Super-Earths, i.e. planets lighter than ten Earth masses, appear to be the most common planets in our galaxy. Being absent in our Solar Systems, their nature is rather mysterious: from their densities we gather there is a large variety of cases, ranging from big rocky planets to small Neptunes or more exotic types. The chemical composition and state of their atmospheres, can be used as a powerful diagnostic of the history, formation mechanisms and evolution of these planets. In the past fifteen years, the UCL exoplanet team led by Prof. Tinetti has worked at the forefront of the spectral/photometric measurements of exoplanet atmospheres and their interpretation, with molecular species being detected in the atmospheres of giant planets and super-Earths (e.g. extremely hot 55 Cnc-e and habitable-zone K2-18b). As part of the PhD, the student will have the opportunity to work in collaboration with Prof. Giovanna Tinetti, Dr. Angelos Tsiaras and Dr. Yuichi Ito on a number of aspects connected with the observations and modelling of super-Earths’ atmospheres with current and future observatories (HST, JWST) and dedicated space missions (ARIEL). 

Contact: Prof Giovanna Tinetti (g.tinetti AT ucl.ac.uk, also cc e.dunford AT ucl.ac.uk) 


Using deep learning to model complex chemistries of exoplanet atmospheres

To determine the make-up of an exoplanet atmosphere, we solve the Bayesian inverse problem by iteratively fitting atmospheric models to the data to determine the statistically most likely distribution of atmospheric model parameters, such as water abundance (e.g. Al-Rafaie et al. 2021). Current atmospheric retrieval frameworks approximate the complex 3D nature of planetary atmospheres through 1D radiative transfer models coupled with heuristic or equilibrium chemical schemes. These approximations are sufficient in effectively describing Hubble data but break down profoundly when applied to the more complex JWST and Ariel data. For chemistry, the fundamental reactions, mixing through the atmosphere and its evolution over thousands of years, must be accounted for to solve the next-generation inverse problem. Current modelling of these disequilibrium schemes (e.g. Venot et al. 2012) are too slow or make approximations that oversimplify. Given that the Ariel mission will increase the number of spectroscopically characterised planets from 50 currently to 1000, the need for faster modelling techniques that maintain accuracy is apparent. This PhD project will focus on the fundamental issues of improving sampling speeds by approximating complex chemical models using neural networks (NNs) and improving the NNs' explainability. Simply put, we want to design a neural network that can both rapidly simulate non-linear chemical networks and explain why it chose that particular solution. The PhD candidate will build on initial work by the UCL Exoplanet group (e.g. Yip et al. 2021) to extend the atmospheric modelling framework to modelling complex disequilibrium/photochemical atmospheric chemistry pathways.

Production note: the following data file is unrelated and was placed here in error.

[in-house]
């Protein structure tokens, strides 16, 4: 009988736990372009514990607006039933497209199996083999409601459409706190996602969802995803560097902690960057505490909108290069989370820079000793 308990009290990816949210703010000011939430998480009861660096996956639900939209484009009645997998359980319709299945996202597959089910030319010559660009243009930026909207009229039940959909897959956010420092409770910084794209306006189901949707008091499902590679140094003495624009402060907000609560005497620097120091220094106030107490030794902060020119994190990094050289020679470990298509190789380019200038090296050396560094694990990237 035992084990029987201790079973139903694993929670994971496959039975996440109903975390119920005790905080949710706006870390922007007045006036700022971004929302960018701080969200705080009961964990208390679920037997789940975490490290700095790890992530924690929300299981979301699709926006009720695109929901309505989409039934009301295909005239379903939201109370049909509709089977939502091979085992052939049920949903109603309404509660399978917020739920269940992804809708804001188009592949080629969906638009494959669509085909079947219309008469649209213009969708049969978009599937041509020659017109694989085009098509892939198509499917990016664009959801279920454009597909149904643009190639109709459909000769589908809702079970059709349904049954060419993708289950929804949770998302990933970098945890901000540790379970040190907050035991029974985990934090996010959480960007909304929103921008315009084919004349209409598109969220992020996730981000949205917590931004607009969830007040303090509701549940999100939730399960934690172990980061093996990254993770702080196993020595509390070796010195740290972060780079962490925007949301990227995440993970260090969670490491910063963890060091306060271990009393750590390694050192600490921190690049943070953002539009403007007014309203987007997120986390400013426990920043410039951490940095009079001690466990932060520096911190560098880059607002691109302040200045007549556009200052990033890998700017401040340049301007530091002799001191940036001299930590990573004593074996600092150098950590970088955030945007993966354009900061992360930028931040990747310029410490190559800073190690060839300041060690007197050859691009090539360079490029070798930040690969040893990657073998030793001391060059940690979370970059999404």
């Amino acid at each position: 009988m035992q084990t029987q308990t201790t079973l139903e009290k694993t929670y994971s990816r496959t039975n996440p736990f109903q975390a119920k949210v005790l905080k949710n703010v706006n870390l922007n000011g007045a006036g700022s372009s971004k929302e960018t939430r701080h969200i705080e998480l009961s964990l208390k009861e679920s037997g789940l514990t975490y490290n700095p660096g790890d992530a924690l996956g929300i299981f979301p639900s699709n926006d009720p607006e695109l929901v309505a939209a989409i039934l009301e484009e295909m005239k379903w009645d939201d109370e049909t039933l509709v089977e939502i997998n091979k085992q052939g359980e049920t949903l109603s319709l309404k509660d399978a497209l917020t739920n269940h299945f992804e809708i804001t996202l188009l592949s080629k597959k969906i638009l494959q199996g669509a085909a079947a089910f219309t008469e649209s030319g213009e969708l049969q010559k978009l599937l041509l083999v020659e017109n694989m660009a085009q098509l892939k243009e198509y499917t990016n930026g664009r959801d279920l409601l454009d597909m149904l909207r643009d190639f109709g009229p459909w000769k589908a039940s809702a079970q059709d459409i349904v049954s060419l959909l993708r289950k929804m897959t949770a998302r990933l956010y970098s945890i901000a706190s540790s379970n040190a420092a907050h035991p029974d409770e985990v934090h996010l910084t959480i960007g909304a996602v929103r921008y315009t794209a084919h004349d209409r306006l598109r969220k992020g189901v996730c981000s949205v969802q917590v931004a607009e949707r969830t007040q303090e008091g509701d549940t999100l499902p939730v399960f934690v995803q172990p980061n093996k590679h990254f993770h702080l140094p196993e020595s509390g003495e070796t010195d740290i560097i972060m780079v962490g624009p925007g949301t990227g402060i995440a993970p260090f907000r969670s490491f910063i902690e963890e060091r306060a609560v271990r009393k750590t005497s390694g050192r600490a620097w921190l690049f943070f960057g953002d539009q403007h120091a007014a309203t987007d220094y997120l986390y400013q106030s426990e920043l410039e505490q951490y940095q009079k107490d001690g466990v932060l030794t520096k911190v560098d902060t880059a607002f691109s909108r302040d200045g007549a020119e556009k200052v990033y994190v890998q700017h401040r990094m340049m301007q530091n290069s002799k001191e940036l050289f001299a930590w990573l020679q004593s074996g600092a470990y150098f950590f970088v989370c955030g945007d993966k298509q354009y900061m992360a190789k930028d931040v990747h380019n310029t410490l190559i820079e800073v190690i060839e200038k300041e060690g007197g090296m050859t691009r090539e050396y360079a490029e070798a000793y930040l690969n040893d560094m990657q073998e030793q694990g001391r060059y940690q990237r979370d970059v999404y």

Contact: Dr Ingo Waldmann (ingo.waldmann AT ucl.ac.uk)



The orbits of charged particles in planetary magnetospheres, and the dynamics of the orbits of stars in galaxies, are the result of how the ‘test particles’ within each system - individual ions / electrons or individual stars - respond to either gravitational or electromagnetic fields. This project is principally a project in planetary plasma physics, but has an 'interdisciplinary element' based on exploring analysis techniques used in other areas of astrophysics, and seeing how they can be applied to model spacecraft magnetic field data which probe the plasma sheet regions of the planets Saturn and Jupiter. The main 'strands' of the project would be: (i) To develop a general magnetic field model for a planetary magnetospheric plasma sheet, by testing a variety of different multi-parameter fitting techniques; (ii) A minor work component related to the less 'fully formed' idea of exploring the role of action integrals (a central concept in dynamical systems) in modelling the trajectories of charged particles in magnetic fields  - and whether this could lead to alternative, useful ways to represent such trajectories in a global magnetosphere. 

Contact: Prof Nick Achilleos (nicholas.achilleos AT ucl.ac.uk)


Modelling satellite drag in the thermosphere by modifying a solar radiation model

The number of artificial objects in orbit is growing at an unprecedented rate. The situation is particularly drastic in the Low-Earth Orbit (LEO) region as a number of organisations, including Space-X and Amazon, race to deploy LEO satellite mega-constellations to provide next-generation internet services. The population of operational objects in orbit is predicted to increase from ~ 3,000 today to ~ 30,000 by 2030. This dramatic increase in population density also increases the chance of on-orbit collisions. This risk must be properly managed to avoid a runaway situation, known as the Kessler syndrome, where on-orbit collisions create space debris, and thus increasing the risk of further collisions, until eventually, it becomes too dangerous to launch future space missions. To effectively manage the future space population, among other things, we must advance our ability to know where things are in the space (orbit determination) and where they are going (orbit prediction). This project will contribute to the latter. For accurate orbit prediction, we require accurate force models. At lower altitudes in the LEO region, the influence of atmospheric drag force is second only to gravity. Current operational atmosphere models have fairly simple assumptions. However, solar heating and geomagnetic storms stir up the upper atmosphere, changing the chemistry, and consequently the drag effects. The aim of the project is to modify a state-of-the art solar photon radiation model to model the drag caused by the atoms and molecules of the upper atmosphere.

Contact: Dr Anasuya Aruliah (anasuya AT star.ucl.ac.uk)